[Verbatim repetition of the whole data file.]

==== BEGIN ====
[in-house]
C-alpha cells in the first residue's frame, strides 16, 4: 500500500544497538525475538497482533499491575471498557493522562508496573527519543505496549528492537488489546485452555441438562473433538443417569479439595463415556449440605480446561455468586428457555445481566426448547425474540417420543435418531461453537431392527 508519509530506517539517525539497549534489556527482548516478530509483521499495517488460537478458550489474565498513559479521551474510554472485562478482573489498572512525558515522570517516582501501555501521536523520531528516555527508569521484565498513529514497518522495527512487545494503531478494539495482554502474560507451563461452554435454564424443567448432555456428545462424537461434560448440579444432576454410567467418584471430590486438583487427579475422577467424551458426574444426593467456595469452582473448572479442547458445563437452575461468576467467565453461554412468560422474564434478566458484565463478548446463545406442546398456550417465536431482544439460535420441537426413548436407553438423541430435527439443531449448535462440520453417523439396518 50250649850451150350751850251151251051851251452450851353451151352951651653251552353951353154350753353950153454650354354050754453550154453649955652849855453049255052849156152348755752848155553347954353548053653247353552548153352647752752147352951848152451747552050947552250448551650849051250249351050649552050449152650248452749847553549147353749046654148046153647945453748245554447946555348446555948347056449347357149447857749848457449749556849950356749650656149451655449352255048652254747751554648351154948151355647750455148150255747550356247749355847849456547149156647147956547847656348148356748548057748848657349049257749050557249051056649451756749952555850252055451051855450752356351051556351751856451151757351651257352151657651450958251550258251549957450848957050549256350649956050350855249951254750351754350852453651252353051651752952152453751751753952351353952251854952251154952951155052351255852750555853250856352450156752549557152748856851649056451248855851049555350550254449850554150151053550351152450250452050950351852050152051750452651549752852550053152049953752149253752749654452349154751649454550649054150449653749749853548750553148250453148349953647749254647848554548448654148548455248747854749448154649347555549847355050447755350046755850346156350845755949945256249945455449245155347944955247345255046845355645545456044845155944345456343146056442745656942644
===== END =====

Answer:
[in-house]
C-alpha cells in the first residue's frame, strides 16, 4: 500500500544497538525475538497482533499491575471498557493522562508496573527519543505496549528492537488489546485452555441438562473433538443417569479439595463415556449440605480446561455468586428457555445481566426448547425474540417420543435418531461453537431392527 508519509530506517539517525539497549534489556527482548516478530509483521499495517488460537478458550489474565498513559479521551474510554472485562478482573489498572512525558515522570517516582501501555501521536523520531528516555527508569521484565498513529514497518522495527512487545494503531478494539495482554502474560507451563461452554435454564424443567448432555456428545462424537461434560448440579444432576454410567467418584471430590486438583487427579475422577467424551458426574444426593467456595469452582473448572479442547458445563437452575461468576467467565453461554412468560422474564434478566458484565463478548446463545406442546398456550417465536431482544439460535420441537426413548436407553438423541430435527439443531449448535462440520453417523439396518 50250649850451150350751850251151251051851251452450851353451151352951651653251552353951353154350753353950153454650354354050754453550154453649955652849855453049255052849156152348755752848155553347954353548053653247353552548153352647752752147352951848152451747552050947552250448551650849051250249351050649552050449152650248452749847553549147353749046654148046153647945453748245554447946555348446555948347056449347357149447857749848457449749556849950356749650656149451655449352255048652254747751554648351154948151355647750455148150255747550356247749355847849456547149156647147956547847656348148356748548057748848657349049257749050557249051056649451756749952555850252055451051855450752356351051556351751856451151757351651257352151657651450958251550258251549957450848957050549256350649956050350855249951254750351754350852453651252353051651752952152453751751753952351353952251854952251154952951155052351255852750555853250856352450156752549557152748856851649056451248855851049555350550254449850554150151053550351152450250452050950351852050152051750452651549752852550053152049953752149253752749654452349154751649454550649054150449653749749853548750553148250453148349953647749254647848554548448654148548455248747854749448154649347555549847355050447755350046755850346156350845755949945256249945455449245155347944955247345255046845355645545456044845155944345456343146056442745656942644